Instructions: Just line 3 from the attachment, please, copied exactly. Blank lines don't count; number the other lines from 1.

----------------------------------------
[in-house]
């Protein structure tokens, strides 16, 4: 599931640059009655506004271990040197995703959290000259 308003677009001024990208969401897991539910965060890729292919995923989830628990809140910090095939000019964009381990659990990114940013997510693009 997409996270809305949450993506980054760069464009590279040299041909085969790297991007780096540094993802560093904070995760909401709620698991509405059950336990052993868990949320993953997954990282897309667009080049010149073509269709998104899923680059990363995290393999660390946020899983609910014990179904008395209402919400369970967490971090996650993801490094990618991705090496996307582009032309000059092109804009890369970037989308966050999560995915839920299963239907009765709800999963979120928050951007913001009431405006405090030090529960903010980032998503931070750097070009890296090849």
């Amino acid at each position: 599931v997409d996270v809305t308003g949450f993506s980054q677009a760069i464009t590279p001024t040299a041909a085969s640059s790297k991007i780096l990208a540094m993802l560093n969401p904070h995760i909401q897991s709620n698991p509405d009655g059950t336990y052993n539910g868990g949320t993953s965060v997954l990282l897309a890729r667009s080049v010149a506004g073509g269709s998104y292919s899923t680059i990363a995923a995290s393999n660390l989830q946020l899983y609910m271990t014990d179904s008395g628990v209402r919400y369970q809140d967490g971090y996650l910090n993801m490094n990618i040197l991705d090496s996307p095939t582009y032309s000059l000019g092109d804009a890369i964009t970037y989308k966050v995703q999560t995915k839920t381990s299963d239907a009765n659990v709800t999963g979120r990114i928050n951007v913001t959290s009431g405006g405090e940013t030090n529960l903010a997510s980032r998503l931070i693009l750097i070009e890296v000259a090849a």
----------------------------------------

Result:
């Amino acid at each position: 599931v997409d996270v809305t308003g949450f993506s980054q677009a760069i464009t590279p001024t040299a041909a085969s640059s790297k991007i780096l990208a540094m993802l560093n969401p904070h995760i909401q897991s709620n698991p509405d009655g059950t336990y052993n539910g868990g949320t993953s965060v997954l990282l897309a890729r667009s080049v010149a506004g073509g269709s998104y292919s899923t680059i990363a995923a995290s393999n660390l989830q946020l899983y609910m271990t014990d179904s008395g628990v209402r919400y369970q809140d967490g971090y996650l910090n993801m490094n990618i040197l991705d090496s996307p095939t582009y032309s000059l000019g092109d804009a890369i964009t970037y989308k966050v995703q999560t995915k839920t381990s299963d239907a009765n659990v709800t999963g979120r990114i928050n951007v913001t959290s009431g405006g405090e940013t030090n529960l903010a997510s980032r998503l931070i693009l750097i070009e890296v000259a090849a």